Joanna Kaucz in her own way, with a little dose of irony, shows the world in a few levels of interpretation. On the canvases and in the drawings we see scenes preserved with a photorealistic precision, populated by figures (primarily the artist’s self-portraits) and objects-attributes frequently present in the painting tradition. However, they are not bows, arrows, apples, roses nor musical instruments. In the Vincent’s painting from 2014 they are facial masks worn by three Graces – goddesses of beauty, joy and grace – looking at themselves in the mirror. Are they preparing for a meeting with Aphrodite? Or maybe for one with Dionysus, to join his procession to the Olympus?
Joanna Kaucz, "Vincent’s", oil on canvas, 2014.
Joanna Kaucz, from "the Games with Weapons 1 series", acrylic on canvas, 2017. Artluk Award, Bielska Jesień 2017.
Photo: M. Pietrzak, the author’s archive

Agnieszka Kluczewska

100 % Afriques. Under that slogan, in March 2017 in the Grand Halle de La Villette in Paris, a festival of the culture of a modern Africa has begun. Or, to be precise, a festival of culture of modern Africas – because that is how, in a plural form, the organisers and participating artists wanted to present that continent. The festival opened with the Metropolis Afrique Capitales exhibition showcasing artists from more than a dozen African countries, from Egypt to RSA, but also the artists with ties to Europe, United States or Brasil. Simon Njami, the curator, prepared as well a second ‘part’ of the exposition Vers le Cap de la Bonne Espérance, available from April to September in the hall of a former train station Gare Saint-Sauveur in Lille.
At the end of March new African art was available for people to see and buy at the Art Paris Art Fair 2017. At the end of April Fondation Lous Vuitton – one of the most prestigious venues in Paris, currently holding a presentation of works from the MoMA in New York – inaugurated Art/Afrique, le Nouvel Atelier exhibition, which consisted of three parts. The first one, Les Initiés, was devoted to Jean Pigozzi’s African collection. The second one, Être là, brought into the spotlight Republic of South Africa art scene. The third one showed a selection of works from the Fondation’s collection. Les Initiés was curated by Suzanne Pagé, the Fondation’s artistic director, and André Magnin in cooperation with the owner of the collection. Être là has been arranged by  Pagé and Angéline Scherf.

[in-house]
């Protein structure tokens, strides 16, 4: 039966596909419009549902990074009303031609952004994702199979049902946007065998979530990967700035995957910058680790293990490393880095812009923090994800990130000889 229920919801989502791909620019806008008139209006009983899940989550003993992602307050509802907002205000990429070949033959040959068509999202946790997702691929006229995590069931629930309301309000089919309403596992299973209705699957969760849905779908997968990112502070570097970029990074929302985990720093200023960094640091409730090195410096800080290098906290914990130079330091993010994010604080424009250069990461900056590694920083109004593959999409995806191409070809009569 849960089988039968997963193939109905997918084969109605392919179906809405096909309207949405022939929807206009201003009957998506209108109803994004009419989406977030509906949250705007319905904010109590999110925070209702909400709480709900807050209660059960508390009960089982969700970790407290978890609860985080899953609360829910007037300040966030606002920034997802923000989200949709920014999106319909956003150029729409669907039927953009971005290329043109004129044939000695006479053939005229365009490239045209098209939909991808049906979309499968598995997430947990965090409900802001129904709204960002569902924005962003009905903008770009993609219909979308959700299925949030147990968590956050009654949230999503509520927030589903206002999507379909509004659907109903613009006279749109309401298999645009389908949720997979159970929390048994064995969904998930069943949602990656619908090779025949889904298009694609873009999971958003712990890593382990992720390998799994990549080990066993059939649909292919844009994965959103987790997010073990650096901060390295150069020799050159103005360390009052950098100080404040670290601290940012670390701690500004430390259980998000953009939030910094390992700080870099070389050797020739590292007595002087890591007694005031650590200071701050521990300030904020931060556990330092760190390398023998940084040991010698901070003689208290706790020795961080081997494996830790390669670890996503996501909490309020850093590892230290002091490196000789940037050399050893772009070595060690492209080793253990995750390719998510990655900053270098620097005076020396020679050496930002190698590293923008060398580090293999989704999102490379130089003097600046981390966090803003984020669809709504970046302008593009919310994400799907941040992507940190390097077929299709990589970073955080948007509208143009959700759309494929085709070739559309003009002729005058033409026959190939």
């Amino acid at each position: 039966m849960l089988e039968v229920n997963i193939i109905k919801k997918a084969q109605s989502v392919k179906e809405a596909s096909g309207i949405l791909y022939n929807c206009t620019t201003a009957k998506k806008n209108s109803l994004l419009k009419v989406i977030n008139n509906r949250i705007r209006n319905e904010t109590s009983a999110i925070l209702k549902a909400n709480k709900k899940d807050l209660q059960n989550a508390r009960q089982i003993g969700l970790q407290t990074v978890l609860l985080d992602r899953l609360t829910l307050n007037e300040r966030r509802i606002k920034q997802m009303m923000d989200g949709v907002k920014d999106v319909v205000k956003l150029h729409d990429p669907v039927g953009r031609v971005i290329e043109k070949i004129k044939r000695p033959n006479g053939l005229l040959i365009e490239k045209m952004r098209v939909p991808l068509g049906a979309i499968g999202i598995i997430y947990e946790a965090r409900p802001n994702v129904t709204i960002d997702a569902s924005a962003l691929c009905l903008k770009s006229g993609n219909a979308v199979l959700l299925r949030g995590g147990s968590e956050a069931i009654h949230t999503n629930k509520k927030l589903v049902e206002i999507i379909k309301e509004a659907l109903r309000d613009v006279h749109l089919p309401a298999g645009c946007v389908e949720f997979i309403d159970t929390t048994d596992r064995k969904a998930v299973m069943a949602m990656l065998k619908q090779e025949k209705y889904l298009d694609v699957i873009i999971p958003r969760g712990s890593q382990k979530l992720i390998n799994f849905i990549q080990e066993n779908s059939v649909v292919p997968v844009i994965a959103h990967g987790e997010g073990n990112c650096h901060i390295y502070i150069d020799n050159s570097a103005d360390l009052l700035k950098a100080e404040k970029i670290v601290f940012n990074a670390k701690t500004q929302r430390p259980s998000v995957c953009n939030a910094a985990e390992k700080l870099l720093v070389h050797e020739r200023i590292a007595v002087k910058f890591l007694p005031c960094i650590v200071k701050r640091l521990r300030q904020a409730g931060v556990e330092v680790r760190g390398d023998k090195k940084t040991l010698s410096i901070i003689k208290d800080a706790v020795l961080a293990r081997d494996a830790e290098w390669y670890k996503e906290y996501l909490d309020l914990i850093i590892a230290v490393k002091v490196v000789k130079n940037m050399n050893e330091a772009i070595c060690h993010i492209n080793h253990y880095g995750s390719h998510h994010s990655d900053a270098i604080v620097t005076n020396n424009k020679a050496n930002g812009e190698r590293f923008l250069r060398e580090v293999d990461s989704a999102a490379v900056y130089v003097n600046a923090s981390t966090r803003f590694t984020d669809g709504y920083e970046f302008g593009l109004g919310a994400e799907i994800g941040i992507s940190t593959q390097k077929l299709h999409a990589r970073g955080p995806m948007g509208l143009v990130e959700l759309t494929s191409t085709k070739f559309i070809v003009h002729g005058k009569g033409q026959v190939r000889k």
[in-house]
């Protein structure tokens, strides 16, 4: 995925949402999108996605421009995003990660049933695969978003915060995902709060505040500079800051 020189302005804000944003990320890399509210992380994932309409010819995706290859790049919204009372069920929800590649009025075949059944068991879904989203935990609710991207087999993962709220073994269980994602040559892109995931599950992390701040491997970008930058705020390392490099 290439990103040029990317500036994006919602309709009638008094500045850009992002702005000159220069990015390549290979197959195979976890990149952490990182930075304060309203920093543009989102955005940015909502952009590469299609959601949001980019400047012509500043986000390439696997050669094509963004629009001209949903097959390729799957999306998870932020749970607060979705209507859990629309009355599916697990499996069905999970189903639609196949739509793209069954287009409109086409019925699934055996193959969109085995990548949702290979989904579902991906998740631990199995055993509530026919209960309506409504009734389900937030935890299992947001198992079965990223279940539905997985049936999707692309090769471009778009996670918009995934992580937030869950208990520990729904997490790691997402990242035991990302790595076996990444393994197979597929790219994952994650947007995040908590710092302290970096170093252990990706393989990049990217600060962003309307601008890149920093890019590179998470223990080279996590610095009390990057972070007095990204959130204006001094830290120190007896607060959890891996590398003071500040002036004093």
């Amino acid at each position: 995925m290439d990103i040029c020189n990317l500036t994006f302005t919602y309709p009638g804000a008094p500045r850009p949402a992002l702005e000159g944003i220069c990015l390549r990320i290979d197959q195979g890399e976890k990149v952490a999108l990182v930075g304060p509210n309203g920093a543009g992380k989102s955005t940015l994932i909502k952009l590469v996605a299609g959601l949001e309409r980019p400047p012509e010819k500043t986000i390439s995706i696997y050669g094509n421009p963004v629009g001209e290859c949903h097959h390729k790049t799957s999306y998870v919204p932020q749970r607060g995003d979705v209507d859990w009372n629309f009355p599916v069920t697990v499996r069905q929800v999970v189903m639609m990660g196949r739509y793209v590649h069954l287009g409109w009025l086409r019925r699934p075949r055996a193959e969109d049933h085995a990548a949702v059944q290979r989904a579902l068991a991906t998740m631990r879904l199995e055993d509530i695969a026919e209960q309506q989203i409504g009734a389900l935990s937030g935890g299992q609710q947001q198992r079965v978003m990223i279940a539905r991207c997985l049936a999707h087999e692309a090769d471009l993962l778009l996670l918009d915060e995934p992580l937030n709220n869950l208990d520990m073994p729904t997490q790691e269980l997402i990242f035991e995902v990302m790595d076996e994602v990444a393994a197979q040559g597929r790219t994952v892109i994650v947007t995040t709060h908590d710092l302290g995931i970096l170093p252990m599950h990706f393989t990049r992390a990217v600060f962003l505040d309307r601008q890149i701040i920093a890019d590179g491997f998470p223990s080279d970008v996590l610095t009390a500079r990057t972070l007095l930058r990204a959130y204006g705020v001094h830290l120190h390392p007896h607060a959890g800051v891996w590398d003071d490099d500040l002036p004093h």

The ‘African Season’ in Paris, celebrated even in the Galeries Lafayette, additionally included an exhibition of works from Barbier-Mueller collection, organised as a part of Biennale des Antiquaires, as well as Picasso Primitif (in Musée du Quai Branly) and Dada Africa (in Musée de l’Orangerie) expositions. By the end of the year the ‘Season’ concludes in almost a symbolical manner with Mali Twist, a monographic exhibition of the classic of photography, Malick Sidibe, prepared by André Magnin and Brigitte Ollier for the Fondation Cartier pour l’art contemporain.
Where does that sudden interest in, even a fashion for, modern African art stems from? It’s hard to describe it as discovering it. The artists exhibited in Paris have been present on the international art scene for a long time. What’s more, they have been on it thanks to, among other reasons, previous efforts of collectors and curators of the above-mentioned exhibition – Pigozzi, Magnin, Njami – which certainly is not a matter of coincidence. How did the path of artists from Africa to the Parnassus, a path they have chosen in the 1960s when colonial era was ending, look like? It begun with the Premier Festival Mondial des Art Nègres –  The First World Festival of Negro Arts that took place in 1966 in Dakar (thanks to the initiative of Lépold Sédar). Artists, intellectuals and politicians, both from the continent and diaspora, gathered there have called for a return to tradition and for affirmation of négritude as a condition necessary for the development of African art. L’art nègre. Sources, évolution, expansion exhibition, prepared by an international team under the direction of Georges Henri Rivière, was an illustration of these traditions. The continuation of ‘African presence’ policy is, since 1992, DAK’ART – Biennale de l’Art Africain Contemporain in Dakar, which last year was curated by none other than Simon Njami.